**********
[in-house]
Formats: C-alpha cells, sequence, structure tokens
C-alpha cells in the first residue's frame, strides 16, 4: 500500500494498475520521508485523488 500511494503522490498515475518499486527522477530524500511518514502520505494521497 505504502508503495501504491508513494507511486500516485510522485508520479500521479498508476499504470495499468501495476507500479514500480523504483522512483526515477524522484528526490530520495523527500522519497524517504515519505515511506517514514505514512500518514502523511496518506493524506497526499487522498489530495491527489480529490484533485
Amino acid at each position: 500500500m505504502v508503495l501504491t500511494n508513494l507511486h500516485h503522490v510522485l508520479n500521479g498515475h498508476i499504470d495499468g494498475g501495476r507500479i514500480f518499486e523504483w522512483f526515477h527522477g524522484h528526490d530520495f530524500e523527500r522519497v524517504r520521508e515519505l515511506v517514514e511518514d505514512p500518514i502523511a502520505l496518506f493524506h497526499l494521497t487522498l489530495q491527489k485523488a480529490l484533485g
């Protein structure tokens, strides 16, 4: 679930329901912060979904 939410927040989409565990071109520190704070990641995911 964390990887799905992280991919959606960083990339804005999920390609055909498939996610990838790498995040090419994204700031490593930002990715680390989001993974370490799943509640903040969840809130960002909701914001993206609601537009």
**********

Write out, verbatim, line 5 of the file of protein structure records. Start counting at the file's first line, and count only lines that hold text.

């Protein structure tokens, strides 16, 4: 679930329901912060979904 939410927040989409565990071109520190704070990641995911 964390990887799905992280991919959606960083990339804005999920390609055909498939996610990838790498995040090419994204700031490593930002990715680390989001993974370490799943509640903040969840809130960002909701914001993206609601537009």